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International community highlights plight of West Azerbaijani community

International community highlights plight of West Azerbaijani community

MP Ramil Hassan, the Deputy Chairman of the Board of the Western Azerbaijani Community, recently addressed the United Nations, proclaiming that the ethnic cleansing of more than one million Azerbaijanis by Armenia, including 300,000 from its territory, make Armenia far from being a peaceful and inclusive country.   MP Hassan said these remarks at the UN Economic Commission for Europe, where he described displacement as being one of the main challenges obstructing the UN’s development goals.

At the UN, MP Hassan called upon the international community to support the right of the West Azerbaijani people to return to their homes.   He proclaimed that creating the conditions that would enable West Azerbaijanis to return to their homes in present-day Armenia is pivotal for the human rights of the peoples of the region.

On the International Day Commemorating the Genocide of West Azerbaijanis, the community declared: “Genocide against the Azerbaijani people was systematically carried out on the basis of racist ideology instilling ethnic hatred and was committed in almost all parts of the historical lands of Azerbaijan. This genocide, which began to intensify and take an open form since 1905, was especially cruel in the western part of Azerbaijan. In 1918-1920, the Armenian army committed mass massacres and ethnic cleansing against Azerbaijanis in Yerevan, Zangazur, Goycha, Darelayaz, Surmeli, Sharur and other districts.”

They continued: “As a result of the acts of genocide in which hundreds of thousands of Azerbaijanis were killed, the Azerbaijanis, who once made up more than 80 percent of the population in Iravan province, began to form an ethnic minority in that area in 1921. As a result of the ethnic cleansing carried out in 1948-52 and 1987-91, Azerbaijanis were completely expelled from there. At present, not a single Azerbaijani has remained in the territory now called Armenia, and the cultural heritage belonging to Azerbaijanis has been completely destroyed.”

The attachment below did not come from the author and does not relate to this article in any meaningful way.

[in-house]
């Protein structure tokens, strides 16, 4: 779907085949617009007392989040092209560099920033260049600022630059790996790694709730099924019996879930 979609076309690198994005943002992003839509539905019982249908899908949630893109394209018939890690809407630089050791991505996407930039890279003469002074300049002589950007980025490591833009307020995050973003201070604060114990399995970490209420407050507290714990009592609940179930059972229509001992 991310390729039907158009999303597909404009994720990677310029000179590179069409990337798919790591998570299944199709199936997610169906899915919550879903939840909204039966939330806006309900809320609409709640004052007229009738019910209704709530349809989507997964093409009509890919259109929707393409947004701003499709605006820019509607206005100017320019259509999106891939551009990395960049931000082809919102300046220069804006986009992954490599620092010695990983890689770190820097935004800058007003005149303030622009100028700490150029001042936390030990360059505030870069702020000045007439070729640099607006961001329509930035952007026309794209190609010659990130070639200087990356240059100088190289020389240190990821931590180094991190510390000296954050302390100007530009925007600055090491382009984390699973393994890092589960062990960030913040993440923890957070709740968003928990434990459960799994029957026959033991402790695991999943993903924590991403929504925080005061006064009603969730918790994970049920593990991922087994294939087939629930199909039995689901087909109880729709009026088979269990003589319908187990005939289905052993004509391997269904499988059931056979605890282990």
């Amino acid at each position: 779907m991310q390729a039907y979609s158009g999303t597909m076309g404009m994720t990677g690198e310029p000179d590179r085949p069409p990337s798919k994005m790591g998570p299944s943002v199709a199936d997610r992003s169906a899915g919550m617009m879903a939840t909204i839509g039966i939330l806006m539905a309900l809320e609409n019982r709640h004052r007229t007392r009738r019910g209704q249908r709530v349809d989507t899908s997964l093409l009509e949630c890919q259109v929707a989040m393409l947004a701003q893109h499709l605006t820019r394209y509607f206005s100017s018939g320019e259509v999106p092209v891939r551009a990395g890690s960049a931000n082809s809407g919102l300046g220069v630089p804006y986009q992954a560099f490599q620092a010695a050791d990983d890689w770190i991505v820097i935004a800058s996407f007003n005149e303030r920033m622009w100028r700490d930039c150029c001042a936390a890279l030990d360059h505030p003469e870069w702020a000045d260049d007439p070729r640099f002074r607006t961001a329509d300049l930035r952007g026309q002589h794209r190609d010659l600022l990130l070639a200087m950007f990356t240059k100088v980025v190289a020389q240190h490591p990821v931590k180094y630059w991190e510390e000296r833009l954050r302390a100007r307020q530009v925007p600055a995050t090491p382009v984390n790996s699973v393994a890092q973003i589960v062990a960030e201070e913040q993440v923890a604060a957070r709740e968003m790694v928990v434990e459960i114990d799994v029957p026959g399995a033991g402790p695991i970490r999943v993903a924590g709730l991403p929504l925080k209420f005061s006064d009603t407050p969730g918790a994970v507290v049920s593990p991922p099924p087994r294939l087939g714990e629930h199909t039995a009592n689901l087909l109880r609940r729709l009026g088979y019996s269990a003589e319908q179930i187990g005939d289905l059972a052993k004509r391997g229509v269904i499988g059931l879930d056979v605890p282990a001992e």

The West Azerbaijani Community proclaimed: “Despite its international obligations, Armenia continues its racist policy. This country prevents Azerbaijanis from returning to their homes safely and with dignity, glorifies elements such as Garegin Njde, Andranik Ozanyan, Drastamat Kanayan, Monte Melkonyan, who committed crimes against humanity and terrorist acts against Azerbaijanis, and promotes racist ideology such as Njdeism at the state level.”

They concluded: “We demand that Armenia acknowledge its responsibility for the crimes of genocide and take the necessary steps for reconciliation. Armenia should create conditions for the safe and dignified return of the expelled Azerbaijanis and restore the destroyed Azerbaijani cultural heritage.”



Rachel Avraham

Rachel Avraham is the CEO of the Dona Gracia Center for Diplomacy and the editor of the Economic Peace Center, which was established by Ayoob Kara, who served as Israel's Communication, Cyber and Satellite Minister. For close to a decade, she has been an Israel-based journalist, specializing in radical Islam, abuses of human rights and minority rights, counter-terrorism, the Israeli-Palestinian conflict, Azerbaijan, Syria, Iran, and other issues of importance. Avraham is the author of “Women and Jihad: Debating Palestinian Female Suicide Bombings in the American, Israeli and Arab Media," a ground-breaking book endorsed by Former Israel Consul General Yitzchak Ben Gad and Israeli Communications Minister Ayoob Kara that discusses how the media exploits the life stories of Palestinian female terrorists in order to justify wanton acts of violence. Avraham has an MA in Middle Eastern Studies from Ben-Gurion University. She received her BA in Government and Politics with minors in Jewish Studies and Middle Eastern Studies from the University of Maryland at College Park.